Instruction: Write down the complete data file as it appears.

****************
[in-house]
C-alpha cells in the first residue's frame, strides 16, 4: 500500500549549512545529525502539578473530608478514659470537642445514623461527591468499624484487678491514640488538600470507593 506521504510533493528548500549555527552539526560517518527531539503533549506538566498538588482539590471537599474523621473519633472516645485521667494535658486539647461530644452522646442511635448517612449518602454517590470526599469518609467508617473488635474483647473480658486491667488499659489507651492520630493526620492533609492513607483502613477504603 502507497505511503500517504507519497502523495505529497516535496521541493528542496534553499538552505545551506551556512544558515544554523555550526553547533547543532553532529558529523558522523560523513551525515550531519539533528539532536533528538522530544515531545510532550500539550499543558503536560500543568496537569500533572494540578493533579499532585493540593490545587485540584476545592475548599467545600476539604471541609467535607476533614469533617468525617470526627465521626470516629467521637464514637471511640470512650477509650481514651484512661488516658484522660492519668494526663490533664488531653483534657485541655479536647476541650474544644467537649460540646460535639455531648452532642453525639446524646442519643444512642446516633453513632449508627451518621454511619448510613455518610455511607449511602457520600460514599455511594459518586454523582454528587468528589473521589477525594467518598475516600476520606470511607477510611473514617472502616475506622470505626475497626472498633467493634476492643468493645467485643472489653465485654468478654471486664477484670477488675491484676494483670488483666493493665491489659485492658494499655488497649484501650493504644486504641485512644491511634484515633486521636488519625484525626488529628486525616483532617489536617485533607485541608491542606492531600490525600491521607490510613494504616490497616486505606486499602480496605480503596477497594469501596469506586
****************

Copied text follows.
[in-house]
C-alpha cells in the first residue's frame, strides 16, 4: 500500500549549512545529525502539578473530608478514659470537642445514623461527591468499624484487678491514640488538600470507593 506521504510533493528548500549555527552539526560517518527531539503533549506538566498538588482539590471537599474523621473519633472516645485521667494535658486539647461530644452522646442511635448517612449518602454517590470526599469518609467508617473488635474483647473480658486491667488499659489507651492520630493526620492533609492513607483502613477504603 502507497505511503500517504507519497502523495505529497516535496521541493528542496534553499538552505545551506551556512544558515544554523555550526553547533547543532553532529558529523558522523560523513551525515550531519539533528539532536533528538522530544515531545510532550500539550499543558503536560500543568496537569500533572494540578493533579499532585493540593490545587485540584476545592475548599467545600476539604471541609467535607476533614469533617468525617470526627465521626470516629467521637464514637471511640470512650477509650481514651484512661488516658484522660492519668494526663490533664488531653483534657485541655479536647476541650474544644467537649460540646460535639455531648452532642453525639446524646442519643444512642446516633453513632449508627451518621454511619448510613455518610455511607449511602457520600460514599455511594459518586454523582454528587468528589473521589477525594467518598475516600476520606470511607477510611473514617472502616475506622470505626475497626472498633467493634476492643468493645467485643472489653465485654468478654471486664477484670477488675491484676494483670488483666493493665491489659485492658494499655488497649484501650493504644486504641485512644491511634484515633486521636488519625484525626488529628486525616483532617489536617485533607485541608491542606492531600490525600491521607490510613494504616490497616486505606486499602480496605480503596477497594469501596469506586